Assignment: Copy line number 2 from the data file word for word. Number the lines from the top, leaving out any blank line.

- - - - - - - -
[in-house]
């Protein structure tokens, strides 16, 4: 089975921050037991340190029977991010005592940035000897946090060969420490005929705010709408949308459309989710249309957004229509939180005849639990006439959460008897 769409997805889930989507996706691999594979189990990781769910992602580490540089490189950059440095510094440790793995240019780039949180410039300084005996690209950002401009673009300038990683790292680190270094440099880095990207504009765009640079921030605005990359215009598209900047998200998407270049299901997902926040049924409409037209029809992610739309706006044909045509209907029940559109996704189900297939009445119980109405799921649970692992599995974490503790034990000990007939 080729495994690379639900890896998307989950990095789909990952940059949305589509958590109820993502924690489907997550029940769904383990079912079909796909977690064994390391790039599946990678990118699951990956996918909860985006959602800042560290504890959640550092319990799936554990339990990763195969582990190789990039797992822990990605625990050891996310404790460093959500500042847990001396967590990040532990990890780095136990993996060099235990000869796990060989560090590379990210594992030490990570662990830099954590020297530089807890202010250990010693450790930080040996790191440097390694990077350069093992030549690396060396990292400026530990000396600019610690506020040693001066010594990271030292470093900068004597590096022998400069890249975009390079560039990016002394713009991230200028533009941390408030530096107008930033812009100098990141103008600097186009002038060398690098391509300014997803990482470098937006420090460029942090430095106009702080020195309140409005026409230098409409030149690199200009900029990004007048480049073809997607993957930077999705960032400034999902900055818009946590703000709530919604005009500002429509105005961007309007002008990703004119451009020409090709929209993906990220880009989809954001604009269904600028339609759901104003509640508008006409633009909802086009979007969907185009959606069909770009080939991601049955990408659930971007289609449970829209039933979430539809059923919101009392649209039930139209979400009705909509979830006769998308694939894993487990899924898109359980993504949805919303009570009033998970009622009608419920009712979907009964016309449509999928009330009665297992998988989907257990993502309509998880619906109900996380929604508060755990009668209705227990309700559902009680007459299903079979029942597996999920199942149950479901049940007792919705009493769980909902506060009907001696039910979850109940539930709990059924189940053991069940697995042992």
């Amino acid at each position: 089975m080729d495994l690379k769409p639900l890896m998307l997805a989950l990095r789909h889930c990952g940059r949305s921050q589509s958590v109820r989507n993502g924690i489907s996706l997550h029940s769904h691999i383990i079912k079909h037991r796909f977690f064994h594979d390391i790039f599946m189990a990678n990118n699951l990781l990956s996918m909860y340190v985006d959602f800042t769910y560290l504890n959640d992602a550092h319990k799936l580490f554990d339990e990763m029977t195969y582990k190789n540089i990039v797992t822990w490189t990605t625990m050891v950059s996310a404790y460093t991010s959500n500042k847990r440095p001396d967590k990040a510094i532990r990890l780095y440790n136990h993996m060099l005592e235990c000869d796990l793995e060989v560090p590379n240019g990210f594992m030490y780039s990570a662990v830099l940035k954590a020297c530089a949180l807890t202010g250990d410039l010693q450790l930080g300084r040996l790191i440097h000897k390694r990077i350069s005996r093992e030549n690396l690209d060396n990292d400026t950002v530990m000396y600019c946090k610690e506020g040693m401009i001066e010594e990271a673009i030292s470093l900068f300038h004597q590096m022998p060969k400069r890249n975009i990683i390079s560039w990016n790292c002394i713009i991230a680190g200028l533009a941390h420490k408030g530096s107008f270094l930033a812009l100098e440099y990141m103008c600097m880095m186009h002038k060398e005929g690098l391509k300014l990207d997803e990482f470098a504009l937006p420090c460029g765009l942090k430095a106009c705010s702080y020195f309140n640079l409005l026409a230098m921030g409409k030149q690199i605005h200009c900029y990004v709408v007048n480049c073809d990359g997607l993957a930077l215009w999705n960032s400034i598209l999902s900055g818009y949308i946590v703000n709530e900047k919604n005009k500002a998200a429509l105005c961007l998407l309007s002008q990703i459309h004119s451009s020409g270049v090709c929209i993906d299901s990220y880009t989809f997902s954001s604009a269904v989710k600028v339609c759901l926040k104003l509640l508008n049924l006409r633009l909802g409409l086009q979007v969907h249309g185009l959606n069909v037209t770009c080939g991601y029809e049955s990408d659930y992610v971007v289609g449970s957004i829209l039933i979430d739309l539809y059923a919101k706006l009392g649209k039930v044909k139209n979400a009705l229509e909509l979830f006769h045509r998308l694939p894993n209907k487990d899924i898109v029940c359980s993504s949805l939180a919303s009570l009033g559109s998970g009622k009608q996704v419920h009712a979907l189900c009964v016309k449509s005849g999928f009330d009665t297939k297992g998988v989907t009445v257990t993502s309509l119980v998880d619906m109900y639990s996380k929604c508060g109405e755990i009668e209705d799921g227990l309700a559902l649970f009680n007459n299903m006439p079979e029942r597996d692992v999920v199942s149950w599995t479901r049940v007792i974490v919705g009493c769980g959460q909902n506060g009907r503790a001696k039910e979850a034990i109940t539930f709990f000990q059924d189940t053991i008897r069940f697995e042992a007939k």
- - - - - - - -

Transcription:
């Protein structure tokens, strides 16, 4: 089975921050037991340190029977991010005592940035000897946090060969420490005929705010709408949308459309989710249309957004229509939180005849639990006439959460008897 769409997805889930989507996706691999594979189990990781769910992602580490540089490189950059440095510094440790793995240019780039949180410039300084005996690209950002401009673009300038990683790292680190270094440099880095990207504009765009640079921030605005990359215009598209900047998200998407270049299901997902926040049924409409037209029809992610739309706006044909045509209907029940559109996704189900297939009445119980109405799921649970692992599995974490503790034990000990007939 080729495994690379639900890896998307989950990095789909990952940059949305589509958590109820993502924690489907997550029940769904383990079912079909796909977690064994390391790039599946990678990118699951990956996918909860985006959602800042560290504890959640550092319990799936554990339990990763195969582990190789990039797992822990990605625990050891996310404790460093959500500042847990001396967590990040532990990890780095136990993996060099235990000869796990060989560090590379990210594992030490990570662990830099954590020297530089807890202010250990010693450790930080040996790191440097390694990077350069093992030549690396060396990292400026530990000396600019610690506020040693001066010594990271030292470093900068004597590096022998400069890249975009390079560039990016002394713009991230200028533009941390408030530096107008930033812009100098990141103008600097186009002038060398690098391509300014997803990482470098937006420090460029942090430095106009702080020195309140409005026409230098409409030149690199200009900029990004007048480049073809997607993957930077999705960032400034999902900055818009946590703000709530919604005009500002429509105005961007309007002008990703004119451009020409090709929209993906990220880009989809954001604009269904600028339609759901104003509640508008006409633009909802086009979007969907185009959606069909770009080939991601049955990408659930971007289609449970829209039933979430539809059923919101009392649209039930139209979400009705909509979830006769998308694939894993487990899924898109359980993504949805919303009570009033998970009622009608419920009712979907009964016309449509999928009330009665297992998988989907257990993502309509998880619906109900996380929604508060755990009668209705227990309700559902009680007459299903079979029942597996999920199942149950479901049940007792919705009493769980909902506060009907001696039910979850109940539930709990059924189940053991069940697995042992």